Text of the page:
Barry Norman is in the editorial chair of what I think is a really good issue. The cover picture is a stunning picture of Ken De-Groome's Metropolitan Bo-Bo in 7mm scale and the resin casting of the roof of this model forms an interesting "hands on" article. Inside are more delights; weathering with acrylics featuring a German WW1 flying ace and American narrow gauge, building functional block instruments (don't look Mr Vanns!), a high fidelity upgrading of a Slaters 7mm PO wagon, the very excellent Martin Goodall holding forth on a backscene for Burford, improving Bahmann "Peaks" for Bradfield Square and a tantalising "taster" of what looks to be a stunning 7mm model of Llanberis LNWR. Plus letters and some other good stuff - top comic!
A great Christmas issue, the striking cover picture depicts the Prototype Deltic leaving Chris Pendlenton's atmospheric North Shelds layout and inside Paul Karau provides a thoughtful editorial. Articles include putting a P4 chassis under the lovely new Bachmann "Bulldog", scenic work on the breathtaking "Fencehouses", building block instruments and the aforementioned Chris Pendlenton striving for concentric virtuosity in the wheel department.
Paul Karau is in the editorial chair, with a gentle musing on the joys of participation and community and two new Wild Swan modelling books are announced, Geoff Holt's "Locomotive Modelling" and Peter Kazer with his personal "Narrow Gauge Adventure". Content-wise we are introduced to another Seventies masterpiece from Kier Hardy, there is more on Roger Bird's exquisite Schull and Skibbereen, Bradfield Gloucester Square part three, Don Rowland sets out with P4 radio control aged 82 and much more besides.
Gordon Gravett is in the editorial chair for this issue, Andrew Ullyott's Wheal Elizabeth headlines the layouts, Robert Dudley Cooke re-lives the glory days of Super Saloons along his sea wall whilst the scenic secrets of "Fencehouses" are revealed by Alan Pearson. Two millimetre scale and "high fidelity" apart, this last is notable for two rare scenic features in any scale, a disused trackbed and burnt out areas of grass - quite sublime . Plus more Bradfield Gloucester Square, floating 7mm track and Laurie Griifin usefully reviewing chassis alignment jigs and aids. Top model railway comic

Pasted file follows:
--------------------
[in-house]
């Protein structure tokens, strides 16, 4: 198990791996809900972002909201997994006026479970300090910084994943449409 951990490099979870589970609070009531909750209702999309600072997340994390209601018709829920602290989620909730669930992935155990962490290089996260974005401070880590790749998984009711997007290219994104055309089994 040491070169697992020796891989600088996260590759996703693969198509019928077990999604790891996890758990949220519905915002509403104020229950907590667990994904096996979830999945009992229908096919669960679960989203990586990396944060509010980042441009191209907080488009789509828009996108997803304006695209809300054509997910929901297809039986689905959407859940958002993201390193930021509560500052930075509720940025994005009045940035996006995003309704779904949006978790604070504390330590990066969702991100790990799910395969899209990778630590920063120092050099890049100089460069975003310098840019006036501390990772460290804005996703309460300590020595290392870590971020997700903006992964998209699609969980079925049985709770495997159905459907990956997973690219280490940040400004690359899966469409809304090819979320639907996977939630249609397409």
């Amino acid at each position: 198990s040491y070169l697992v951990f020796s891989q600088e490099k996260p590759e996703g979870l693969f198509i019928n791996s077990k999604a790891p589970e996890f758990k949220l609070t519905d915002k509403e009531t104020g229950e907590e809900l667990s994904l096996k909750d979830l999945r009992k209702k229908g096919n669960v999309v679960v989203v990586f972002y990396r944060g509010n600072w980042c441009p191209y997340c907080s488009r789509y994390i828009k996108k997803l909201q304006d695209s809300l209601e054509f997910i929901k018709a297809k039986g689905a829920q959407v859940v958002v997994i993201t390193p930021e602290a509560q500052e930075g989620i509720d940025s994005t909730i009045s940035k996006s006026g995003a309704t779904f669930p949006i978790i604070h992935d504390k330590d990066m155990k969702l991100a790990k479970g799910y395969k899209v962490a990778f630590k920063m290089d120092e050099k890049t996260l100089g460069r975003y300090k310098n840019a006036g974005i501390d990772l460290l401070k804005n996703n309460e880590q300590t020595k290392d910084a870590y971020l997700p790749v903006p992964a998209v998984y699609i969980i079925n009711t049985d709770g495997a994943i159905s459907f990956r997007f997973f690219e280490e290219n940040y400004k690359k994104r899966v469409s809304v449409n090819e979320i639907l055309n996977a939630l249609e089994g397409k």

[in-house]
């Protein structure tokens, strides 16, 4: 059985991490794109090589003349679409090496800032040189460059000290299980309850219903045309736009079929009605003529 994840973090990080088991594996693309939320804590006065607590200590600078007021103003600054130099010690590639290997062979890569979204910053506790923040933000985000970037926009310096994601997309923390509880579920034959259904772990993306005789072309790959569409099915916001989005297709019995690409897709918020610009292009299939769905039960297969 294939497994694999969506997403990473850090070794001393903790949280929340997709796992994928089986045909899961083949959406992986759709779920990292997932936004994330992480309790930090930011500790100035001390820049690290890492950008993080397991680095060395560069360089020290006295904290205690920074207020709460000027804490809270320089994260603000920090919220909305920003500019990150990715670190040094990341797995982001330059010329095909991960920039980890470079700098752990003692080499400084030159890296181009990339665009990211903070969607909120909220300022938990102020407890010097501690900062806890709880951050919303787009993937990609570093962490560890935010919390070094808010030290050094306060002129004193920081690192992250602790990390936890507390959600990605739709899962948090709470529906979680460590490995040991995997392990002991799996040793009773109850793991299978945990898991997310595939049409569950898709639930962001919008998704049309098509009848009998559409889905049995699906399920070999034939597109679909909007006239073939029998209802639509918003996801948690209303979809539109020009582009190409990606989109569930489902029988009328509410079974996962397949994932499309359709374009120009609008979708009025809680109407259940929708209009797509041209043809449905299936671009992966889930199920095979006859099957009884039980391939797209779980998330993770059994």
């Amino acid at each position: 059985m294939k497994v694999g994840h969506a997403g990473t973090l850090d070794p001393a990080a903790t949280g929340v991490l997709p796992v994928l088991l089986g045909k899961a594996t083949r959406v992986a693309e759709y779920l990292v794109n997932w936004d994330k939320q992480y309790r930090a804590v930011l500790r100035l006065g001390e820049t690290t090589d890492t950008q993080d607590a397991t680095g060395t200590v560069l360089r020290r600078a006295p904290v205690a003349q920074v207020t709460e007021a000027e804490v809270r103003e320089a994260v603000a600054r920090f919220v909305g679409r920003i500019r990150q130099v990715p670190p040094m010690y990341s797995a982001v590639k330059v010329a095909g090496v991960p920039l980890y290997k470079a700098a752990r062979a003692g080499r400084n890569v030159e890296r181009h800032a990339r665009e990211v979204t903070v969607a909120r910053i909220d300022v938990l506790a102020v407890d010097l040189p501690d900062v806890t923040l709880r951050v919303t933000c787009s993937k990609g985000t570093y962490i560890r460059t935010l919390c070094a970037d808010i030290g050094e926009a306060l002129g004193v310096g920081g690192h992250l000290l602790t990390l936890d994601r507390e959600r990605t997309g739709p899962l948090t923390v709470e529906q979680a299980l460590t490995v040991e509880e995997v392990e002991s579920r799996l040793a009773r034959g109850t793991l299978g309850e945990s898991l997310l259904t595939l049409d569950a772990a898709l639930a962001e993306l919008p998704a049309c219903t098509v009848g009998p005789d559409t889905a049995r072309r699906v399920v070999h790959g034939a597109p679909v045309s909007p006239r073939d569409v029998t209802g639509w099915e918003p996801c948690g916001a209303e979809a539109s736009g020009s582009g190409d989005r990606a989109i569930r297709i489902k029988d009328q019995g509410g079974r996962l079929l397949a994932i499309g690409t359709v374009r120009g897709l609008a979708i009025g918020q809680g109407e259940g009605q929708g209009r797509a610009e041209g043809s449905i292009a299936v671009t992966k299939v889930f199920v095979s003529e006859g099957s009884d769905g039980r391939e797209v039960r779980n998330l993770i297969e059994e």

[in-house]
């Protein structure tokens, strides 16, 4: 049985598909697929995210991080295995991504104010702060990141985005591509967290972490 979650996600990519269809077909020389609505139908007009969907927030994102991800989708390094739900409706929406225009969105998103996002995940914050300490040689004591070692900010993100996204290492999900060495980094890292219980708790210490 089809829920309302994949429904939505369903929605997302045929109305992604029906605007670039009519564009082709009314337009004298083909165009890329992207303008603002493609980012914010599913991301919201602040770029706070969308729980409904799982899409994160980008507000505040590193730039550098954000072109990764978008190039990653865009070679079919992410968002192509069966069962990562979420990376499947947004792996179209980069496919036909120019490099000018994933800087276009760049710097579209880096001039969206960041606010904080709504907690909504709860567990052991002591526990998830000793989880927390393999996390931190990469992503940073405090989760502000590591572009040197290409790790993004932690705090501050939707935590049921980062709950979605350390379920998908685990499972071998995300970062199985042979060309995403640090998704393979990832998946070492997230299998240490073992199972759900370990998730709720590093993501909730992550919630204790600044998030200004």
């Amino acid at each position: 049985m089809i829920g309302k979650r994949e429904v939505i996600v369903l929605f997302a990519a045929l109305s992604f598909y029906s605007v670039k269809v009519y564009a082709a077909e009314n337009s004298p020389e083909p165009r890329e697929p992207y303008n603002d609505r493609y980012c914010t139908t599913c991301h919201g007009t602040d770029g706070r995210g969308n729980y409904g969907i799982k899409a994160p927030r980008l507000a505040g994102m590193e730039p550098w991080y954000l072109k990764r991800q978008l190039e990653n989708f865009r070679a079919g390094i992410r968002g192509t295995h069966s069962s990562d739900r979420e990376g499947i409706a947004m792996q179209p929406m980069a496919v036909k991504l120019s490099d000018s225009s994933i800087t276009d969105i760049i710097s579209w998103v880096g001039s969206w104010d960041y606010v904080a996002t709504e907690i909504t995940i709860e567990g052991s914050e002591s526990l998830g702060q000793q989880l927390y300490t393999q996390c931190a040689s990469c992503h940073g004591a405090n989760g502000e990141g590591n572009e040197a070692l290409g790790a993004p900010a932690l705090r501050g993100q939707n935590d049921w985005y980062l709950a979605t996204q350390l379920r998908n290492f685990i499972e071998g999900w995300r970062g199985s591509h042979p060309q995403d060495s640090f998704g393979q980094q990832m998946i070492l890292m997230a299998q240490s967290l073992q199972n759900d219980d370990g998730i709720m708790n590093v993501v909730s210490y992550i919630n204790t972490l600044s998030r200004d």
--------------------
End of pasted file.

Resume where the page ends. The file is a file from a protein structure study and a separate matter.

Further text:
Edited by Gerry Beale, and thoughtfully themed around what constitutes "finescale modelling" in the current era of superlatively good ready to run models. A good mix of articles including a very atmospheric model railway called "Bradfield Gloucester Square" and an exquisite 6mm to the foot model of the Schull and Skibbereen Railway, amongst much else.
Edited by Martin Nield, the "headine" is a welcome article on Mark Tatlow's very lovely and deservedly popular "Portchullin", a very believable evocation of the Kyle line in BR Blue days. Other highlights were an unusual P4 micro layout from Duncan Wilcox, Jim Smith-Wright's epic New Street Power Box and a pair of articles discussing making block instruments for use on model railways - about as good as it gets in my estimation.
Edited by Roy Jackson, a good selection of articles including an interestingly part built layout by Geoff Kent, more Woodhead in 2mm scale and an unusual 7mm scale follow up to "Weekday Cross" of some years ago. All that and a gentlemanly punch up in the letters page too.
Edited by Barry Norman this issue has a distinct tang of the Atlantic Coast about it. Trerice redux sees Iain Rice back on his best literary form and in the West Country, there is a magnificent 7mm rendition of 34002 Salisbury, Gordon Gravett's barge is drawn up on the beach in North Devon, Barry revisits North Cornwall and Peter Swift improves the Hornby Maunsell coaches. The Lionheart mineral wagons are effectively weathered by Mike Baker and Ralph Burrows takes us back up the line to show us his Arts and Crafts masterpiece in the New Forest. Terrific!
Barry Norman's in the chair, there is more from Jas Millham's Yaxbury - always welcome in my opinion, a breathtaking gravel barge (what else?) from Gordon Gravett, Jerry Clifford's Highbury Colliery in 2mm scale is extremely tastefully re-presented and some young blade called Cook performs weathering wonders on a Gauge 3 wagon.